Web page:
Unintentionally hilarious pitch for a well-meaning, one-hour documentary that, based on these clips alone, could easily be retitled Arnold Bennett: The Truth About an Omelette. Off next month: Back in August to wind up the first decade of the 20th century.
A few words of warning from Arnold Bennett on confusing literature and life: It has been asserted that unless I had actually been present at a public execution, I could not have written the chapter in which Sophia was at the Auxerre solemnity. I have not been present at a public execution, as the whole […]
When most effective, the world inhabited by fictional characters strikes the reader as a concrete place and expresses the characters’ shifting emotional states. In The Author’s Craft, Arnold Bennett describes a street as “a mirror, an illustration, an exposition, an explanation, of the human beings who live in it.” In other words, in a novel: […]
Arnold Bennett’s abundant literary output likely reflects the significant stammer he suffered since early childhood. It prevented him from giving public speeches throughout his life and likely contributed to his marrying late. As biographer Margaret Drabble put it: “The hesitance of his speech made him more direct and incisive in his prose, but women do […]
From The Author’s Craft: On observation as a “moral act” and a novelist’s duty: Observation endows our day and our street with the romantic charm of history and stimulates charity – not the charity which signs cheques, but the more precious charity which puts itself to the trouble of understanding. On the geography of characters: […]
An omelette named after an author? It sounds like a scene from one of Bennett’s “sensationals.” Actually, it’s a longstanding dish (distinguished by the addition of smoked haddock, Parmesan cheese and cream) on the menu of London’s Savoy Hotel. As the story goes, the Savoy’s chefs first whipped up this frothy, fishy concoction when Bennett […]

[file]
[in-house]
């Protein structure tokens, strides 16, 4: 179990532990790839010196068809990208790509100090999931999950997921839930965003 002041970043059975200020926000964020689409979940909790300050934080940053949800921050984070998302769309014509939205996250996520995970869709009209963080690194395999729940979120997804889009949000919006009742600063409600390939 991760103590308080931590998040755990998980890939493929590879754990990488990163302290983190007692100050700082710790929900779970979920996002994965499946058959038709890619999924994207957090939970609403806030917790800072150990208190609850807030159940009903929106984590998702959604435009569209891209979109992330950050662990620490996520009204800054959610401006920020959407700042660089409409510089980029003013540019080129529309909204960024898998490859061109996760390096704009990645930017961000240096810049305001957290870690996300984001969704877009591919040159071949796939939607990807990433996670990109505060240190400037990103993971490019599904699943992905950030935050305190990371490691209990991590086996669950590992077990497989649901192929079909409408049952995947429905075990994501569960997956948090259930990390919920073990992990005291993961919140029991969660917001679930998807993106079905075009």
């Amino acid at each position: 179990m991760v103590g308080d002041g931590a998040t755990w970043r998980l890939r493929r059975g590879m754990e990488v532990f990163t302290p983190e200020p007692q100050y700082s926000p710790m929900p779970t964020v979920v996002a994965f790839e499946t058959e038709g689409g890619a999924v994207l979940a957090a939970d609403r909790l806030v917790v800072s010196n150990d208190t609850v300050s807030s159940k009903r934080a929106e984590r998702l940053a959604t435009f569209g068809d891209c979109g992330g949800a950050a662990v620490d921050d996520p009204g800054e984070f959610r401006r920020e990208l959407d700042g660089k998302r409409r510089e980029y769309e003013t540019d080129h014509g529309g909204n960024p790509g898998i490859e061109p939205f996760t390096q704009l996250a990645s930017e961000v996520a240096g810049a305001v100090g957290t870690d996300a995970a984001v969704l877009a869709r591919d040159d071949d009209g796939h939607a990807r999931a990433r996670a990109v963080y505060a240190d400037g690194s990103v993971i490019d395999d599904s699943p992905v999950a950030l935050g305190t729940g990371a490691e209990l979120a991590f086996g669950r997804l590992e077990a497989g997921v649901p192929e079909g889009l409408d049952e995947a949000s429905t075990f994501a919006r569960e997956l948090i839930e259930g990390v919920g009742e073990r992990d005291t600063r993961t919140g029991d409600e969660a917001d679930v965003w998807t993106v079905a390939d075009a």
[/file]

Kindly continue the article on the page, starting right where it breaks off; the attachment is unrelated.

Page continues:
Having first met Joseph Conrad “toward the end of the last century” at the house of H.G. Wells, Arnold Bennett recalled the older man in the pages of the Evening Standard, a few years after Conrad’s death: Even then, from the way he talked, one could perceive at once and all the time that creative […]
From How to Live on 24 Hours a Day: You get into the morning train with your newspaper, and you calmly and majestically give yourself up to your newspaper. You do not hurry. You know you have at least half an hour of security in front of you. As your glance lingers idly at the […]
One confession from Oliver Herford’s 1917 collection. Click on the image for more.
27 May 1867: Enoch Arnold Bennett born in Henley in the Potteries district of England 1876: His father Enoch finds a late calling in law, moves the family of six to a larger house 1883: At his father’s insistence, Arnold leaves school at age 16 to work for him 1888: … fails his law exam and shortly decamps […]